Given all of that, you can see why employee engagement is rising up the corporate agenda; get it wrong and it can become a real threat to your business. A greater understanding in society at large of mental health issues and the importance of well-being is also changing what companies are looking to achieve from their surveys. Having data that tells you what an awesome place (or not) your company is to work is no longer enough. People are more comfortable with understanding where their employees are at and so those in charge are looking for meaningful results which they can then use to bring about improvements. And this brings us to the second important factor behind the resurgence in census surveys:
The technology behind modern employee engagement surveys has transformed their usefulness
The best surveys on the market now are a world away from the slow, error prone surveys you might remember from the late nineties or early 2000s. These old-school surveys (sadly still in use today) would generally have consisted of a survey of 150 off-the-shelf questions, with the data collated manually using technology often unchanged since the 1970s. The results, when they finally came through, would tell you little more than that ‘your workforce was 80% happy’ six months ago when the survey was done. It’s no wonder, therefore, that they got a bad rep for a while, when people realised their expensive survey was destined to be put in a drawer and forgotten. The new census surveys, however, look and feel very different:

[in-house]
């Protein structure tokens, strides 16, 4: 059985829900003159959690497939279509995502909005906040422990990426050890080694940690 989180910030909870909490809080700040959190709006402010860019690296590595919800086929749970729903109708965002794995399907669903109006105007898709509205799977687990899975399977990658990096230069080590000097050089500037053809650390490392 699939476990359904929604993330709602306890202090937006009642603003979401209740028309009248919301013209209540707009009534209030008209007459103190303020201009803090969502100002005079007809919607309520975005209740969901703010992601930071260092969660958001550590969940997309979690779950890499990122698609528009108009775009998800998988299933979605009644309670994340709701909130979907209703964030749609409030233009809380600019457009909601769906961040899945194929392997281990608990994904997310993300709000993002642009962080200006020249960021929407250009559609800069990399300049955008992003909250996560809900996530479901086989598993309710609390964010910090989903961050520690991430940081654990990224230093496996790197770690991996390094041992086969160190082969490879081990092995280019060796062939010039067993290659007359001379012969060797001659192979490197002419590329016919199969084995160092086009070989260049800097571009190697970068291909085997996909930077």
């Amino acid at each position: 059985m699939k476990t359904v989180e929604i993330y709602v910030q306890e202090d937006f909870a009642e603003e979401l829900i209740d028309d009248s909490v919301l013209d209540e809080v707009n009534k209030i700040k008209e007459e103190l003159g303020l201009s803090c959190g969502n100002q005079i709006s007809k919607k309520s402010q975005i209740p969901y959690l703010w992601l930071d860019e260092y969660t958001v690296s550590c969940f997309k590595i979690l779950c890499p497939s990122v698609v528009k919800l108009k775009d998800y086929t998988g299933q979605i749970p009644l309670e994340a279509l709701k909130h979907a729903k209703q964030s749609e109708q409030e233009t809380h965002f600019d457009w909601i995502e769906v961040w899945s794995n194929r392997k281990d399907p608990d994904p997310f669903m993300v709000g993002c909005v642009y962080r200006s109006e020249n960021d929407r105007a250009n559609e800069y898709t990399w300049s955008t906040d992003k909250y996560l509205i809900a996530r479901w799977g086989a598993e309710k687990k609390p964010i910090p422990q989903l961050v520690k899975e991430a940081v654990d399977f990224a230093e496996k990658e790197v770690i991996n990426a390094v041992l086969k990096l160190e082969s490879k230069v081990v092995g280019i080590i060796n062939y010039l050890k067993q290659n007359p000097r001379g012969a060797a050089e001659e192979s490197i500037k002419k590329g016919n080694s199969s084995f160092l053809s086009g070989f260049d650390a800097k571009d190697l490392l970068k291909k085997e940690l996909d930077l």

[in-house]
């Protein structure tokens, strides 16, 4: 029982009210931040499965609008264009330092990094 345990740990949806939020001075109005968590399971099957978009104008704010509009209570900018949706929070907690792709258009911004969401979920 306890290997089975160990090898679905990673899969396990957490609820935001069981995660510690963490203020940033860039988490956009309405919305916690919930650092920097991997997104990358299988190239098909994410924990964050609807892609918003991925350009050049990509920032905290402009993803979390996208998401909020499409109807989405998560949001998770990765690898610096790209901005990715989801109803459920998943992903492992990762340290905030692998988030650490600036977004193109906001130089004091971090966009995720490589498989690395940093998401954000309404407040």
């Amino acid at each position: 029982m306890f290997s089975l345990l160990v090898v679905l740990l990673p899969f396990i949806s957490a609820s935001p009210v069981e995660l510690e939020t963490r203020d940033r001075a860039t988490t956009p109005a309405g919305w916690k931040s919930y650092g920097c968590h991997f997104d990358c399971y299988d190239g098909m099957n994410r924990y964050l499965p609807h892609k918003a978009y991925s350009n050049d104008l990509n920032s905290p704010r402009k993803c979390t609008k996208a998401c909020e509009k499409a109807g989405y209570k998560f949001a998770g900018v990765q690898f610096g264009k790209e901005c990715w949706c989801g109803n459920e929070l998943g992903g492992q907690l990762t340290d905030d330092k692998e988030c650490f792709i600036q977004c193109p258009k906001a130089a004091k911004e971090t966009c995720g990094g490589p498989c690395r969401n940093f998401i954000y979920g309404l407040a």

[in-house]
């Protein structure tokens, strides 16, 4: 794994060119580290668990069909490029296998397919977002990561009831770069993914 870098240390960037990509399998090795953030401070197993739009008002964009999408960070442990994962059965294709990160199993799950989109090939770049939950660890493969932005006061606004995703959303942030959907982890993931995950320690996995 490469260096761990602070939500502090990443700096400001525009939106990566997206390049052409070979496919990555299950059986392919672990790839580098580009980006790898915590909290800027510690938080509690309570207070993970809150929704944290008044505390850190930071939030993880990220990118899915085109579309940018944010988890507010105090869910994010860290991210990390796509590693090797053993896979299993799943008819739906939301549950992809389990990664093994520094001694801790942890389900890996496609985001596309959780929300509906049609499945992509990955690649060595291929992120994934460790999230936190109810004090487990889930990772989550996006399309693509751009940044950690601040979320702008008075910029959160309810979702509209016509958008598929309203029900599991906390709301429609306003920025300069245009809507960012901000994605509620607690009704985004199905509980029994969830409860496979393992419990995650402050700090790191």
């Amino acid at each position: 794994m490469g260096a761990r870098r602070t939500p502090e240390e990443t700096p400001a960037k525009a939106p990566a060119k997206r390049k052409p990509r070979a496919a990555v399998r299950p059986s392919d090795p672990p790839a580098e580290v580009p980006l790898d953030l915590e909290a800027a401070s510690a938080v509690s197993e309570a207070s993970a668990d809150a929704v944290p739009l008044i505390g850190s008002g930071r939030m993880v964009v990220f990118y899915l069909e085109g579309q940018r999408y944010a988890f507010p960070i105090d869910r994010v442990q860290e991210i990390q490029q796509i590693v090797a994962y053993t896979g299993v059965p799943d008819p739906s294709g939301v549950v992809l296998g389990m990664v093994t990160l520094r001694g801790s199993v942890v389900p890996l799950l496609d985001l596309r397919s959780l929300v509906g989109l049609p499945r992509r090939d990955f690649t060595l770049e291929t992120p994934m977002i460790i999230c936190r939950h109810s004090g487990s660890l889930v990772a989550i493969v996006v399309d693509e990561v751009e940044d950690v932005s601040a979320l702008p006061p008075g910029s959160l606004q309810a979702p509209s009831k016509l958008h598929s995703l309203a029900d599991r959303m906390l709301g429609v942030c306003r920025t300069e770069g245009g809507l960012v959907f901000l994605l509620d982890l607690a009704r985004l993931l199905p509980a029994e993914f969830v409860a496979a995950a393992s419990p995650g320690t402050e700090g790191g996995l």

- Data collection is now automated so results are delivered in real time.
- Questions are tailored to be specific to your organisation or the issues you want to address.